The United States Tennis Association plans to hold the US Open at the Billie Jean King National Tennis Center in Queens, New York this summer, though many top players are skeptical of the idea.
ESPN reported Monday that both the ATP and WTA support the USTA plan, citing a source who said that the tours will juggle other portions of the August calendar to make the US Open work.
Tennis Shuffles August Schedule Around US Open
The USTA will announce its proposal once state and local health officials sign off on it, according to ESPN and Forbes.
In May, both the ATP and WTA announced the cancellation of all tournaments through July. The USTA plan would reportedly move the Citi Open in Washington, D.C. back to Aug. 16. The Western & Southern Open in Cincinnati would move to the National Tennis Center in New York a week later.
That would create a two-event “bubble” between the rescheduled Cincinnati tournament and the US Open.
“We’re following each step in the procedure in the great hope that we can announce that the 2020 US Open will be played in its regularly scheduled date,” USTA director of communications Chris Widmaier told ESPN. “We hope to make an announcement in the very near future.”
While the USTA and the professional tours may stand behind the plan, many top players have already expressed concerns with holding the US Open this summer.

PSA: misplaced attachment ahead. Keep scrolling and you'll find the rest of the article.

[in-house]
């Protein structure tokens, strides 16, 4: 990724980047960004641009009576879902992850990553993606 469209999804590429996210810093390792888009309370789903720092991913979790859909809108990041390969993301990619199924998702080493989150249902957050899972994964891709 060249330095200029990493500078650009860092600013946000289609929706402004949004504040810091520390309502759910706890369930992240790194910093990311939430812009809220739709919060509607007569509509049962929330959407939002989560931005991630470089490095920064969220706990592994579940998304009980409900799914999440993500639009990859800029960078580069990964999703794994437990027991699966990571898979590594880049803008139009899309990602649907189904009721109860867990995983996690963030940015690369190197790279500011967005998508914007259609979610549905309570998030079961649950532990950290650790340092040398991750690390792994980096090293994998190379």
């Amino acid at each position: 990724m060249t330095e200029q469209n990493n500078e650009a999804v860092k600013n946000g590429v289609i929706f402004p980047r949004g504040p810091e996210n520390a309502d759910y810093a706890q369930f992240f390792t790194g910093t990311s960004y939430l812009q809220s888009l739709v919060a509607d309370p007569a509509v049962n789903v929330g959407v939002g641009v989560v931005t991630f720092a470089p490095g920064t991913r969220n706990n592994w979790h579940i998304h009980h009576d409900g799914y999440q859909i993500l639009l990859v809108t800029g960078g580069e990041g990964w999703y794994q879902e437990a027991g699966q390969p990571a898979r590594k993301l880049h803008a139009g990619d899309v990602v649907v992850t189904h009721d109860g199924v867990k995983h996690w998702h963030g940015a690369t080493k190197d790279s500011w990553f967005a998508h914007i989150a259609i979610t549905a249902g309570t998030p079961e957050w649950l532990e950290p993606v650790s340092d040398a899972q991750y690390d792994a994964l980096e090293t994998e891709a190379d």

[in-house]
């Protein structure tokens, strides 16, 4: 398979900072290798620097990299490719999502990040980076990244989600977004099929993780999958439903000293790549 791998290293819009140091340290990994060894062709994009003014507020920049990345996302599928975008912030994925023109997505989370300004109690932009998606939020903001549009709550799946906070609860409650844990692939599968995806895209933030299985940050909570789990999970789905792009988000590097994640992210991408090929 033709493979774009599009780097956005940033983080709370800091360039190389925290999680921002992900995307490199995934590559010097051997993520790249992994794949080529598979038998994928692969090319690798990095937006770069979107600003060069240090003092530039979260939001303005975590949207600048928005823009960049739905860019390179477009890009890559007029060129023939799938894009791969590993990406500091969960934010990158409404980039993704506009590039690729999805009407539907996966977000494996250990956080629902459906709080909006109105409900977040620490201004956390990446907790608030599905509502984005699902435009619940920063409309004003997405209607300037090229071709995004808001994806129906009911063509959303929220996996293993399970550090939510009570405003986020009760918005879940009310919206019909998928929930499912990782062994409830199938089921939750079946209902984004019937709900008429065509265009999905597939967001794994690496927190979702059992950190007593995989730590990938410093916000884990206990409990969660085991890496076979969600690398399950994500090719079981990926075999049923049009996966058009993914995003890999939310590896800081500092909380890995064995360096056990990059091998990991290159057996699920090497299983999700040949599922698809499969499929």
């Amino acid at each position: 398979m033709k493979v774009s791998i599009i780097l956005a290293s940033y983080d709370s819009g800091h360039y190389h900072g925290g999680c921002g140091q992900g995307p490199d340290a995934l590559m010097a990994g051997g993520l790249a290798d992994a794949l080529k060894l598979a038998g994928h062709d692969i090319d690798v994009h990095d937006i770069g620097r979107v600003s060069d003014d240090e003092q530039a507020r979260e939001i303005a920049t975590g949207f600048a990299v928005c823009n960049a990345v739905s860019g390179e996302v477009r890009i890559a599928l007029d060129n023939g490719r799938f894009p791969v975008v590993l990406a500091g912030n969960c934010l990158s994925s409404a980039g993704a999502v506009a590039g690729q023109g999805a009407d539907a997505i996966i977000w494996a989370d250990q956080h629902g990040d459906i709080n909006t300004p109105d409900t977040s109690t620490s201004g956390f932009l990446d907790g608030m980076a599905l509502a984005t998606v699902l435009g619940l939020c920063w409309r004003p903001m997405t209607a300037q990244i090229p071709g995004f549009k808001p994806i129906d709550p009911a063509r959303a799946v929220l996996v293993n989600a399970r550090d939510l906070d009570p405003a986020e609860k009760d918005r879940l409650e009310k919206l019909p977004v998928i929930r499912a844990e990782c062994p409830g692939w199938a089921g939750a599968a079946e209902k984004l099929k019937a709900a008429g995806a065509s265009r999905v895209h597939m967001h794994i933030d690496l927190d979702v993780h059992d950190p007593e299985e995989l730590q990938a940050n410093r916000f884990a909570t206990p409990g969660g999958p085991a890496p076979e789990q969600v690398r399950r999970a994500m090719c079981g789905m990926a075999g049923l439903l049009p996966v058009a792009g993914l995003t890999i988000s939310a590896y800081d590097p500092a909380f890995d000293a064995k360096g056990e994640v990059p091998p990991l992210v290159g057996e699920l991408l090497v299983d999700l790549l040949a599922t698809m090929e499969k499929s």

Novak Djokovic was the first notable player to share his skepticism, saying the USTA’s protocols – which would include a limit of one coach per player and regular COVID-19 testing – are “impossible” to deal with. Rafael Nadal expressed discomfort with traveling to the United States at the moment, though he also said that could change in the next couple of months.
Top Players Line Up Against Playing in New York
Simona Halep’s coach, Darren Cahill, chimed in, saying that the restrictions likely wouldn’t suit her either.
“They’re incredibly difficult, and every player will have their own opinion as to whether that will work for them,” Cahill told Reuters. “I’m pretty sure that won’t work for Simona.”
Women’s No. 1 Ashleigh Barty also shared concerns over the US Open plan.
“I understand the tournaments are eager to run, but keeping everyone safe has to be the priority,” Barty told the Associated Press via email. “I can’t wait to get back out there and play, but we have to make sure it’s safe to do so first, not just for me but for my team.”
Other players, like Spain’s Feliciano Lopez, said they would play, even if some of the biggest stars don’t plan on coming.
“Speaking about myself, I will go and play,” Lopez told journalists during a Zoom call. “We need to start rolling, I think, for the benefit of everyone almost. But I respect that Roger or Rafa or Novak, they don’t want to go and play the US Open in those specific conditions.”
But the problems may go well beyond the game’s biggest names. Dominic Thiem, Alexander Zverev, and Grigor Dimitrov are among the other players who are questioning whether to play in New York.
“It’s great if we get the opportunity to play, but under these circumstances, I don’t think a lot of players will feel comfortable in the environment there,” Zverev told reporters at a press conference in Belgrade on Friday. “But it’s not really up to us players in that way. In a way, the US Open decides.”